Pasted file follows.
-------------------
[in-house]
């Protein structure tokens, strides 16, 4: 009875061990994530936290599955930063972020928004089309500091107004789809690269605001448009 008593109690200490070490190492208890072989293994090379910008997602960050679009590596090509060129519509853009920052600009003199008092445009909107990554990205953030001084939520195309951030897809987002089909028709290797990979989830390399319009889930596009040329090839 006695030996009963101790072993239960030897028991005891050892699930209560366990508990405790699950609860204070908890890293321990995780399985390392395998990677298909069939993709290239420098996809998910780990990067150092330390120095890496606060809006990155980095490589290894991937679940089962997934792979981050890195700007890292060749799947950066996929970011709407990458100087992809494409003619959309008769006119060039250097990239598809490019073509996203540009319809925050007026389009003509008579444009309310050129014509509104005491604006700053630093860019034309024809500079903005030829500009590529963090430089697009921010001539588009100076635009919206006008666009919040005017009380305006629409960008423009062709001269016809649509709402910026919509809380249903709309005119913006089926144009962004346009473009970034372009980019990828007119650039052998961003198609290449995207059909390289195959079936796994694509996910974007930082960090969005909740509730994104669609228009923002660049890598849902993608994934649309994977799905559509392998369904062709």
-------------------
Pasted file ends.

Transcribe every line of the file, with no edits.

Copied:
[in-house]
């Protein structure tokens, strides 16, 4: 009875061990994530936290599955930063972020928004089309500091107004789809690269605001448009 008593109690200490070490190492208890072989293994090379910008997602960050679009590596090509060129519509853009920052600009003199008092445009909107990554990205953030001084939520195309951030897809987002089909028709290797990979989830390399319009889930596009040329090839 006695030996009963101790072993239960030897028991005891050892699930209560366990508990405790699950609860204070908890890293321990995780399985390392395998990677298909069939993709290239420098996809998910780990990067150092330390120095890496606060809006990155980095490589290894991937679940089962997934792979981050890195700007890292060749799947950066996929970011709407990458100087992809494409003619959309008769006119060039250097990239598809490019073509996203540009319809925050007026389009003509008579444009309310050129014509509104005491604006700053630093860019034309024809500079903005030829500009590529963090430089697009921010001539588009100076635009919206006008666009919040005017009380305006629409960008423009062709001269016809649509709402910026919509809380249903709309005119913006089926144009962004346009473009970034372009980019990828007119650039052998961003198609290449995207059909390289195959079936796994694509996910974007930082960090969005909740509730994104669609228009923002660049890598849902993608994934649309994977799905559509392998369904062709």